Monday, June 25, 2012

Come With Me

Come With Me

Thumbnail for version as of 22:31, 1 June 2010

Writing Tip

Does the building in this grainy photo look familiar? It's a bit fuzzy because I copied it from Wickipedia. Back when I was in junior high school in Lawton, Oklahoma, this was the junior high school building.

Now why would the building where I attended junior high look familiar to you? Because, while it may have some unique qualities, it also has some universal qualities that all school buildings of the period had.

Recently I was back in Lawton for a few days so I have been thinking about growing up there. Thinking about place.
In our life story writing group, Millie is writing a wonderful story of place -- Yellowstone National Park where she worked as a young woman. Millie was shaped by her time in Yellowstone, just as I was shaped by my time in Lawton, and you were shaped by any number of the places where you have been.

Looking for what other bloggers have to say about writing about place in memoir or life story, I turned to where I found the following article from June 9, 2012:
Journaling for Memoir: Writing About Place — Memoir Writing Blog. And, more recently, in her June 25, 2012 post, Matilda Butler writes about growing up in Oklahoma City and how she was shaped by place.

When you are writing your story, remember that it happened in a place. Tell the reader, "Come with me," and then take us along so we can experience your story with you.

Launching Pad

Here is an idea from the Journaling for Memoir post at Complete the following prompt ten times: "It was the kind of place where . . ."  This prompt seems to me to be a quick way to get to the essence of place. I'm going to give it a try.

1. Lawton was the kind of place where square dances were held on the city parks' tennis courts on hot summer nights.
2. Lawton was the kind of place where everyone went to The Old South cafeteria for lunch after church on Sunday.
3. Lawton was the kind of place where the librairians at the Carnegie Public Library would let an unaccompanied child wander in the adult stacks and even check out books from there.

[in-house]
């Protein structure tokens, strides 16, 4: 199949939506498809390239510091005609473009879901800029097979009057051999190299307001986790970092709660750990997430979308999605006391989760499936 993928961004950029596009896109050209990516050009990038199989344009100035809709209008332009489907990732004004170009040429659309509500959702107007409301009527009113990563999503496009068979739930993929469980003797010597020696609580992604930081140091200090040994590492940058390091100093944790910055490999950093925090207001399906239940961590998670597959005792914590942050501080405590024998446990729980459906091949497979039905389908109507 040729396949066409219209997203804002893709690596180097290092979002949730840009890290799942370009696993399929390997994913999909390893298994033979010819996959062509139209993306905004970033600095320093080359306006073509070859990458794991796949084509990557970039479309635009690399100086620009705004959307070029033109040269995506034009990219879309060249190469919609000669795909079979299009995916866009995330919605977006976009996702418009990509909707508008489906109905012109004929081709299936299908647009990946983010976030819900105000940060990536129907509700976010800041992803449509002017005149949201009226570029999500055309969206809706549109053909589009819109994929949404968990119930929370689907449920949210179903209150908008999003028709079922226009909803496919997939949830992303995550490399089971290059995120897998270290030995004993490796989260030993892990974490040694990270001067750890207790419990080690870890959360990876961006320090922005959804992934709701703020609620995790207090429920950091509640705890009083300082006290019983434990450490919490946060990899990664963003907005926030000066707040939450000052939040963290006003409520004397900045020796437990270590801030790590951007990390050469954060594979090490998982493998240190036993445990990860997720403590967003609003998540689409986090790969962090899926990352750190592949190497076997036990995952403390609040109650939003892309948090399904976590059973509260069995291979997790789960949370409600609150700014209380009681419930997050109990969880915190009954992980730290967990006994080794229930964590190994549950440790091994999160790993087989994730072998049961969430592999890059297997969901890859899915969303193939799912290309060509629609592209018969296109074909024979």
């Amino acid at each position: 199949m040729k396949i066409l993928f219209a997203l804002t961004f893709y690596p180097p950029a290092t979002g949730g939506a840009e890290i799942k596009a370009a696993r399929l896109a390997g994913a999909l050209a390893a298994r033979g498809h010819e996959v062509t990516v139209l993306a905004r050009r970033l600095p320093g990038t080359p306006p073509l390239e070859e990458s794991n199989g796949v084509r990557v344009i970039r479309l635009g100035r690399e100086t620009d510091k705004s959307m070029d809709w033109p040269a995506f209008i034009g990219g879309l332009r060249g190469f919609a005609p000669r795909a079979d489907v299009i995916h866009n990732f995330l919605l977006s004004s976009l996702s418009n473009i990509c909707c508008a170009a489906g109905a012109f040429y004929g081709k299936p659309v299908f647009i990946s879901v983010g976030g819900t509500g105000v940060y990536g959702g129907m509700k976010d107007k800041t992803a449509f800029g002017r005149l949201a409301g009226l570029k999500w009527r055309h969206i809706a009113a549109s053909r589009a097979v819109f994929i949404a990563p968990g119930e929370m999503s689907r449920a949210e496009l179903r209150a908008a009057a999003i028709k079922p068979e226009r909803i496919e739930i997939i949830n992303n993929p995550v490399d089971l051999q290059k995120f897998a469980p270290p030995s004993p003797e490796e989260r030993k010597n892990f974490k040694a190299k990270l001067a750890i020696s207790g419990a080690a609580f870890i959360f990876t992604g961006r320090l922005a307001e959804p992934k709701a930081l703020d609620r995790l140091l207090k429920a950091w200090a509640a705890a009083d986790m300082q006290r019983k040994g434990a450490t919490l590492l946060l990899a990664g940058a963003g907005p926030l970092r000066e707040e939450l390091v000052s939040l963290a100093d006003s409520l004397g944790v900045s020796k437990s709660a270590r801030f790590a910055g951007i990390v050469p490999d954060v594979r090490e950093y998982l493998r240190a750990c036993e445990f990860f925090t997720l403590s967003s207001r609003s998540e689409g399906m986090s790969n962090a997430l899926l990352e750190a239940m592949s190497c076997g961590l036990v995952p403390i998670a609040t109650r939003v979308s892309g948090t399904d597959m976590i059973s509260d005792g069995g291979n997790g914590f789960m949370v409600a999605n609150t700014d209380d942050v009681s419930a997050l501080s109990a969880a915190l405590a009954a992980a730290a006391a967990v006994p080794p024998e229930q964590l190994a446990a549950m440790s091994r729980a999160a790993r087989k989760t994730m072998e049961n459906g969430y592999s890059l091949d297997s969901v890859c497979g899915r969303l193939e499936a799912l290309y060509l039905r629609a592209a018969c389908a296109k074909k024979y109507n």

Chocolate Inkwell

Eclair Cake Recipe

Eclair Cake

There is good news and bad news about today's recipe.

This is a great recipe for summer from because no baking is involved, No oven-heating required; however, it does have to be refrigerated for at least 4 hours before serving.   In a comment she wrote at www.allrecipes.comCathy Gordon says,  
"This is a very quick and simple no bake dessert cake. It uses graham crackers and a pudding mixture. It tastes just like an eclair, but there is enough for a crowd!! It is a great recipe for children who are learning to cook, there is no baking involved or any power kitchen tools. Just a bowl and a spoon!"
  • 2 (3.5 ounce) packages instant vanilla pudding mix
  • 1 (8 ounce) container frozen whipped topping, thawed
  • 3 cups milk
  • 1 (16 ounce) package graham cracker squares
  • 1 (16 ounce) package prepared chocolate frosting


  1. In a medium bowl, thoroughly blend the pudding mix, whipped topping, and milk.
  2. Arrange a single layer of graham cracker squares in the bottom of a 13x9 inch baking pan. Evenly spread half of the pudding mixture over the crackers. Top with another layer of crackers and the remaining pudding mixture. Top with a final layer of graham crackers.
  3. Spread the frosting over the whole cake up to the edges of the pan. The frosting will be easier to spread if the cake is covered and chilled for about 30 minutes before spreading.
  4. Cover, and chill at least 4 hours before serving. 

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